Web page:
Arculus raises €16M to upgrade assembly lines with its ‘modular production platform’ – News Brig

Arculus, the Ingolstadt, Germany-based startup that has developed a “modular production platform” to deliver assembly lines into the 21st century, has raised €16 million in Series A funding.

Leading the spherical is European enterprise agency Atomico, with participation from Visionaries Club and former investor La Famiglia. Arculus says it can use the injection of capital to “strengthen product development, broaden customer base and prepare for a global rollout”.

As a part of the funding, Atomico accomplice Siraj Khaliq is becoming a member of the Arculus board. (Khaliq appears to be on a little bit of a run in the meanwhile after quietly main the agency’s funding in quantum computing firm PsiQuantum final month.)

Founded in 2016, Arculus already works with a number of the main manufacturing firms throughout a variety of industries. They embrace Siemens in robotics, heating, air flow and air-con, Viessmann in logistics, and Audi in automotive.

Its self-described mission is to remodel the “one-dimensional” assembly line of the 20th century right into a extra versatile modular production course of that’s able to manufacturing at the moment’s most advanced merchandise in a way more environment friendly method.

Instead of a single line with a conveyor belt, a manufacturing facility powered by Arculus’ {hardware} and software program is made up of modules during which particular person duties are carried out and the corporate’s robots — dubbed “arculees” — transfer objects between these modules routinely primarily based on which stations are free at that second. Underlying this technique is the assembly precedence chart, a tree of interdependencies that connects all of the processes wanted to full particular person merchandise.

That’s in distinction to extra conventional linear manufacturing, which, claims Arculus, hasn’t been ready to sustain as demand for customisation will increase and “innovation cycles speed up”.

Explains Fabian Rusitschka, co-founder and CEO of Arculus: “Manufacturers can hardly predict what their customers will demand in the future, but they need to invest in production systems designed for specific outputs that will last for years. With Modular Production we can now ensure optimal productivity for our customers, whatever the volume or mix. This technological shift in manufacturing, from linear to bespoke, has been long overdue but for manufacturers looking ahead at the coming decades of shifting consumer buying behaviours it is mission critical to survival”.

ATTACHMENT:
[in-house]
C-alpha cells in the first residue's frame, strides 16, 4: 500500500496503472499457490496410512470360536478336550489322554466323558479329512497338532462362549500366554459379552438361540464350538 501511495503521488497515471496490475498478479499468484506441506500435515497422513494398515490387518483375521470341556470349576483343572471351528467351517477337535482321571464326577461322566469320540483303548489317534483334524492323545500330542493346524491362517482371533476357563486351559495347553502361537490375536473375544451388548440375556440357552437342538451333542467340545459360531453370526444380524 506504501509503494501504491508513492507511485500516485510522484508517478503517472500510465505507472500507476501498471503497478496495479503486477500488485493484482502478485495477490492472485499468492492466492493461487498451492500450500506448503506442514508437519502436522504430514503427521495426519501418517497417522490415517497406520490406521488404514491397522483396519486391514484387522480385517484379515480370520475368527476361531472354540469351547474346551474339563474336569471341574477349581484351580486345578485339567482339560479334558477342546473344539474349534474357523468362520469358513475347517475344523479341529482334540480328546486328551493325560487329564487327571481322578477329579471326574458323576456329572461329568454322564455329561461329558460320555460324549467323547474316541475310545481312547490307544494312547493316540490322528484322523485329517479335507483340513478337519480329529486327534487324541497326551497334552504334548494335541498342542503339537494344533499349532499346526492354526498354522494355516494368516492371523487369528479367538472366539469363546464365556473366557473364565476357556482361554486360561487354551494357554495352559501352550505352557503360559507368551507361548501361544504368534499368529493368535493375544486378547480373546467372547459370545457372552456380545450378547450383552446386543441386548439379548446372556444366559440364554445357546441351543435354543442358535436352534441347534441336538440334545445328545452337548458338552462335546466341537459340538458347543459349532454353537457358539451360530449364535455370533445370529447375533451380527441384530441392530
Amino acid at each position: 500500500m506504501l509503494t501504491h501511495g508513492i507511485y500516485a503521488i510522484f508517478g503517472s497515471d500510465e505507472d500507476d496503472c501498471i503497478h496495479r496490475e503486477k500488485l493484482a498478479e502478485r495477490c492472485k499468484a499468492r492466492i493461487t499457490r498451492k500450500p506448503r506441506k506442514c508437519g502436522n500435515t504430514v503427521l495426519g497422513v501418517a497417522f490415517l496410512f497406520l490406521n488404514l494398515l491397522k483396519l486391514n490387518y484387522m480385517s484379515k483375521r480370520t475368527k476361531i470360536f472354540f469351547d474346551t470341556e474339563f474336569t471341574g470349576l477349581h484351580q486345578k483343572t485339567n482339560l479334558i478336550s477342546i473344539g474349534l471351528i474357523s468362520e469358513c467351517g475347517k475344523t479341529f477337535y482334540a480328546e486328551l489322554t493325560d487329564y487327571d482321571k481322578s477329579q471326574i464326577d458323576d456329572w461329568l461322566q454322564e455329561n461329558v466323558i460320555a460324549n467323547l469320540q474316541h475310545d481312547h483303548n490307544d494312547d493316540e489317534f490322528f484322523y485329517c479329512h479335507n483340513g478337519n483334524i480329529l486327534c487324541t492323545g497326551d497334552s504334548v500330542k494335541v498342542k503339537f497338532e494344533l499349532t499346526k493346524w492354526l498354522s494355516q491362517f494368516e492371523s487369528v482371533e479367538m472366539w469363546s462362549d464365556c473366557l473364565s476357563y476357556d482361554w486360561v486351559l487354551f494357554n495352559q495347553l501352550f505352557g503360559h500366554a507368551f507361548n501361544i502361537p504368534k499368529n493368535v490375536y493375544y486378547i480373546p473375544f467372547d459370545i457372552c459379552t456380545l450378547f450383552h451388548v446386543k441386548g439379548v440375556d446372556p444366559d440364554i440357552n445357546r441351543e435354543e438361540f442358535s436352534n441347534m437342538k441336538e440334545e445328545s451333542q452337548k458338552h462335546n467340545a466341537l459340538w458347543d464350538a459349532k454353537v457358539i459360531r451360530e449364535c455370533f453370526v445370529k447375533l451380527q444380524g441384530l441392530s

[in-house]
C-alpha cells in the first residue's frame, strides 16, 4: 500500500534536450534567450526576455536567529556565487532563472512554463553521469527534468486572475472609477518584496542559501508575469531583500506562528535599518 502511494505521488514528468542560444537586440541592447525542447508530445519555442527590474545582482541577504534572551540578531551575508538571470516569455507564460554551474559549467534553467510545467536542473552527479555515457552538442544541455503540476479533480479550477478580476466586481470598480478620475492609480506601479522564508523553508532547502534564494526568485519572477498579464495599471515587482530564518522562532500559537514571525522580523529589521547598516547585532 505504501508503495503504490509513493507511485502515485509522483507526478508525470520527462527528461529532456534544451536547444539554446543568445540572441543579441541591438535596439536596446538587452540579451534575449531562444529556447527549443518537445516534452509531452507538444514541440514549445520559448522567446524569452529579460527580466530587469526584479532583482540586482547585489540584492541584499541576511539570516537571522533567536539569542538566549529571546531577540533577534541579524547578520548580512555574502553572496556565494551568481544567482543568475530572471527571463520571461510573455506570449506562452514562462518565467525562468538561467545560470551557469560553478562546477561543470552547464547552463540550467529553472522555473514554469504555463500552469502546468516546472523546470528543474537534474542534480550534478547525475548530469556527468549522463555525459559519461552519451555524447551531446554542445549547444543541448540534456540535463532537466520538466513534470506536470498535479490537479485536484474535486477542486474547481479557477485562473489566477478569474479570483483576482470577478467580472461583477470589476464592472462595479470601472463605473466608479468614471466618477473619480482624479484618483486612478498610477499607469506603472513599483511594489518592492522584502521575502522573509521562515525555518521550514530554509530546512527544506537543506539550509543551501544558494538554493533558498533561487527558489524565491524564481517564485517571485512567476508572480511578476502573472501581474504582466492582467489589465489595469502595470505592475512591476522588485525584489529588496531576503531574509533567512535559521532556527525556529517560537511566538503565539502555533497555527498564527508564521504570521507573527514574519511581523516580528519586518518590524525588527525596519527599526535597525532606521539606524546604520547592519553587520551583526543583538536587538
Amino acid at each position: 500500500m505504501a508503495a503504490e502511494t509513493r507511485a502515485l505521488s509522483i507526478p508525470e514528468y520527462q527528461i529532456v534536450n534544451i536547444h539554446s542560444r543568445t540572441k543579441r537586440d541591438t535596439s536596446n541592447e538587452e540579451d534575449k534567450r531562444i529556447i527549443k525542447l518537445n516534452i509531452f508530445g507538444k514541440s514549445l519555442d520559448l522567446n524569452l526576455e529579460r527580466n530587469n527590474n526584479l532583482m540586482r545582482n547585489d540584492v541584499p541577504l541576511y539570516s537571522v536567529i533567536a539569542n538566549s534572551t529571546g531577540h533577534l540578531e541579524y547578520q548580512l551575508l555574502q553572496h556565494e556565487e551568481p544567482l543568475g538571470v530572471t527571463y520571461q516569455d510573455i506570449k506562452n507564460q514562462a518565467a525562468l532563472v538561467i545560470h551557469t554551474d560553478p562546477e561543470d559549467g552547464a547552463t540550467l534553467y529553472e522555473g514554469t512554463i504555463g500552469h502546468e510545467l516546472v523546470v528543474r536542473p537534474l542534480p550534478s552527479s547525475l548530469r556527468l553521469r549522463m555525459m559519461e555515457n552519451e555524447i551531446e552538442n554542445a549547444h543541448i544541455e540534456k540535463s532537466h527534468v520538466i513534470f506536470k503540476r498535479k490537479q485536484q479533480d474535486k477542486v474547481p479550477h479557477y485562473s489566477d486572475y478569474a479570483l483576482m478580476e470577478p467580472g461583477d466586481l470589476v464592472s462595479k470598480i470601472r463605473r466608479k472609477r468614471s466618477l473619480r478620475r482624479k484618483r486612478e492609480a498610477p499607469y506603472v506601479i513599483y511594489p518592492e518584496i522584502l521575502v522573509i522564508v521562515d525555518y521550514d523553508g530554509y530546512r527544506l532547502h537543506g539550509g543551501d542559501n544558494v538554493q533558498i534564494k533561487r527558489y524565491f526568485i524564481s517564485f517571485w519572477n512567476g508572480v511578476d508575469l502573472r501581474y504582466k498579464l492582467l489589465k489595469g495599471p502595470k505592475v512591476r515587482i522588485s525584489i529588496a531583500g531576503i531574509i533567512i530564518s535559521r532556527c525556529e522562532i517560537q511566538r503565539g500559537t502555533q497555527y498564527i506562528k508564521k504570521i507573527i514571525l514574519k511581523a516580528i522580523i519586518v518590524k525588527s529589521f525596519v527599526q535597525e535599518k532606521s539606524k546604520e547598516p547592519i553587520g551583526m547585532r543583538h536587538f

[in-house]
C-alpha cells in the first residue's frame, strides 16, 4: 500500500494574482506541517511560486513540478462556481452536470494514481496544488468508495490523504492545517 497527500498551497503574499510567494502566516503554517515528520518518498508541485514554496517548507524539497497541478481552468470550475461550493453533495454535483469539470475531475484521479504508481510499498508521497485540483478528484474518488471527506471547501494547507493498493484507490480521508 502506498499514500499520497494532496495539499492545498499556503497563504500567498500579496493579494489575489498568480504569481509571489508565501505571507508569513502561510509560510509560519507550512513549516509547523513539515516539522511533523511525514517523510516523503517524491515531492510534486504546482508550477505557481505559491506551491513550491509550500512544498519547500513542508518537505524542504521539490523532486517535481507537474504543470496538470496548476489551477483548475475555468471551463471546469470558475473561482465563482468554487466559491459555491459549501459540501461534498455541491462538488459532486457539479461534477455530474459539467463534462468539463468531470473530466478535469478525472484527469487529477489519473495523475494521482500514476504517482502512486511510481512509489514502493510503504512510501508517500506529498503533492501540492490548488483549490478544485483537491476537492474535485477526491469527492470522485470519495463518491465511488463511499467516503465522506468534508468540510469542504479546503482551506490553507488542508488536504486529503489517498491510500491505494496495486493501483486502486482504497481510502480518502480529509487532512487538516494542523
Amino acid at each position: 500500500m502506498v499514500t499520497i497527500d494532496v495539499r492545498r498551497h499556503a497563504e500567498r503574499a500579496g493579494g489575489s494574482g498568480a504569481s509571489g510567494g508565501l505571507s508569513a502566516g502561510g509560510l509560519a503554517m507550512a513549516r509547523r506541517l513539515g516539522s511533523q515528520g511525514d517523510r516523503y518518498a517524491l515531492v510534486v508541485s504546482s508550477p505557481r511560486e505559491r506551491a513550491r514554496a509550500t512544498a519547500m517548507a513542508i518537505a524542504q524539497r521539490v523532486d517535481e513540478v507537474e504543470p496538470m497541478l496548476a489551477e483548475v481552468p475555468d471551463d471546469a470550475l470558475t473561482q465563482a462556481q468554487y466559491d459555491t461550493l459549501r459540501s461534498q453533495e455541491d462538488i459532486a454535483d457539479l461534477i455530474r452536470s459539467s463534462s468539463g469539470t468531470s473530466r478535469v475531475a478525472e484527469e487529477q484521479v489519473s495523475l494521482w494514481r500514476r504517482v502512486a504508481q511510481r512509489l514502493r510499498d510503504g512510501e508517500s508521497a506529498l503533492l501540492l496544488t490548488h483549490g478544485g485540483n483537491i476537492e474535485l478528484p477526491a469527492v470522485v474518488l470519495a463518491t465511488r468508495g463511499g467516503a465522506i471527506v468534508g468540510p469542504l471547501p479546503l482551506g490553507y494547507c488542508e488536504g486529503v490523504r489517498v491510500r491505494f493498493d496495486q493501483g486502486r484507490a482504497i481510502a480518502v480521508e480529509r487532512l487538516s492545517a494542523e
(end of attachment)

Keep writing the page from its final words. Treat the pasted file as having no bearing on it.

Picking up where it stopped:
To that finish, Arculus is making some daring claims, specifically that the corporate’s expertise will increase employee productiveness by 30% and reduces house consumption by 20%. It additionally reckons it could save its clients up to €155 million per plant yearly “at full implementation”.

Siraj Khaliq, Partner at Atomico, says the manufacturing sector “is huge and the inefficiencies are well known”.

“We estimate that the auto industry alone could save nearly $100bn, were all manufacturers to adopt Arculus’s modular production technology,” he tells News Brig. “And beyond auto, their technology applies to any linear/assembly line manufacturing process – in time perhaps a tenfold greater market still. We’ve already seen the Covid-19 crisis hugely boost interest in the wave of startups democratizing automation, as companies try to build resilience into their supply chains. If you’re an exec thinking through this kind of thing right now, the way we see it, using Arculus’s technology is just common sense”.

Asked why it’s only now that assembly lines will be reinvented, the Atomico VC says numerous constructing blocks weren’t in place till now. They embrace low-cost, versatile sensors, dependable connectivity, “sufficiently powerful compute resources”, machine imaginative and prescient, and “learning-driven” management methods.

“And even if the tech could have been deployed, the motivation doesn’t come until you buckle under the pressure of increasing product customisation,” he says. “High-speed linear production lines are pretty efficient if you’re only producing one thing, ideally in one colour. But as this has become less and less the case, the industry reacted by incrementally improving, such as adding sub-assemblies that feed into the main line. You can only go so far with that… to be really efficient you’ve got to start fresh and be modular from the ground up. That’s hard”.

Meanwhile, Arculus additionally counts numerous German entrepreneurs as earlier backers. They embrace Hakan Koc (founding father of Auto 1), Johannes Reck (founding father of GetYourGuide), Valentin Stalf (founding father of N26), in addition to the founders of Flixbus.